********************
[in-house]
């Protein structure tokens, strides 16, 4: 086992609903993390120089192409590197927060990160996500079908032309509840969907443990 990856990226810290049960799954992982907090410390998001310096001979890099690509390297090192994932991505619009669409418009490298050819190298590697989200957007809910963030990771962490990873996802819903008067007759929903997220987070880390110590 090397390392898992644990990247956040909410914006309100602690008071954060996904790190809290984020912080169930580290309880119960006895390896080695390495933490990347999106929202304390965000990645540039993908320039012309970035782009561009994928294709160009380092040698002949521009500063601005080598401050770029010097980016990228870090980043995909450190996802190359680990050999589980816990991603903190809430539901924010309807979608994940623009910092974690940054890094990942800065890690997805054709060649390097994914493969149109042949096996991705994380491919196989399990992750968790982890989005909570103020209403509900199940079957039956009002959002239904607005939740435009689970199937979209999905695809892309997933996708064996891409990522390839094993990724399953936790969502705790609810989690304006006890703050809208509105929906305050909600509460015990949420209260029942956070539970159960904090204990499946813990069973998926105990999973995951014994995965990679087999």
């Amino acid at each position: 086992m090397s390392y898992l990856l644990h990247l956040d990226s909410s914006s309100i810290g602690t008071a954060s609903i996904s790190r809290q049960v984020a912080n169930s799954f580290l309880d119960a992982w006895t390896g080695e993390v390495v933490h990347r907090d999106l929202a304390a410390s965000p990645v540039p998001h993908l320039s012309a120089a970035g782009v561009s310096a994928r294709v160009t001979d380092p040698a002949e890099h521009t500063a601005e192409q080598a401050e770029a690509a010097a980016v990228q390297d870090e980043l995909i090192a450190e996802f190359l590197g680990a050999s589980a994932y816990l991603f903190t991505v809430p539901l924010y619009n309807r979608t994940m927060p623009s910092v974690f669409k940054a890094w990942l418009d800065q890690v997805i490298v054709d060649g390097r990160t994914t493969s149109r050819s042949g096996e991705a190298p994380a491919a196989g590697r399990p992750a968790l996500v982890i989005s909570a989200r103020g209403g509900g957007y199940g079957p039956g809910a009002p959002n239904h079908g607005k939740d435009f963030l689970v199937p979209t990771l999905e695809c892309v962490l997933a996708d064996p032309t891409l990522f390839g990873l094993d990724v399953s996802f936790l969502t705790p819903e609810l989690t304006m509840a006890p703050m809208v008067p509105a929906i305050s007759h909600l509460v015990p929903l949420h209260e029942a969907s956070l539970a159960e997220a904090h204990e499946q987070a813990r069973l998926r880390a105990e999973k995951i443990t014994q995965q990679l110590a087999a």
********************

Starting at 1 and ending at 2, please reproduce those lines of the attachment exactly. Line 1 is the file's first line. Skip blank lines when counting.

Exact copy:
[in-house]
């Protein structure tokens, strides 16, 4: 086992609903993390120089192409590197927060990160996500079908032309509840969907443990 990856990226810290049960799954992982907090410390998001310096001979890099690509390297090192994932991505619009669409418009490298050819190298590697989200957007809910963030990771962490990873996802819903008067007759929903997220987070880390110590 090397390392898992644990990247956040909410914006309100602690008071954060996904790190809290984020912080169930580290309880119960006895390896080695390495933490990347999106929202304390965000990645540039993908320039012309970035782009561009994928294709160009380092040698002949521009500063601005080598401050770029010097980016990228870090980043995909450190996802190359680990050999589980816990991603903190809430539901924010309807979608994940623009910092974690940054890094990942800065890690997805054709060649390097994914493969149109042949096996991705994380491919196989399990992750968790982890989005909570103020209403509900199940079957039956009002959002239904607005939740435009689970199937979209999905695809892309997933996708064996891409990522390839094993990724399953936790969502705790609810989690304006006890703050809208509105929906305050909600509460015990949420209260029942956070539970159960904090204990499946813990069973998926105990999973995951014994995965990679087999």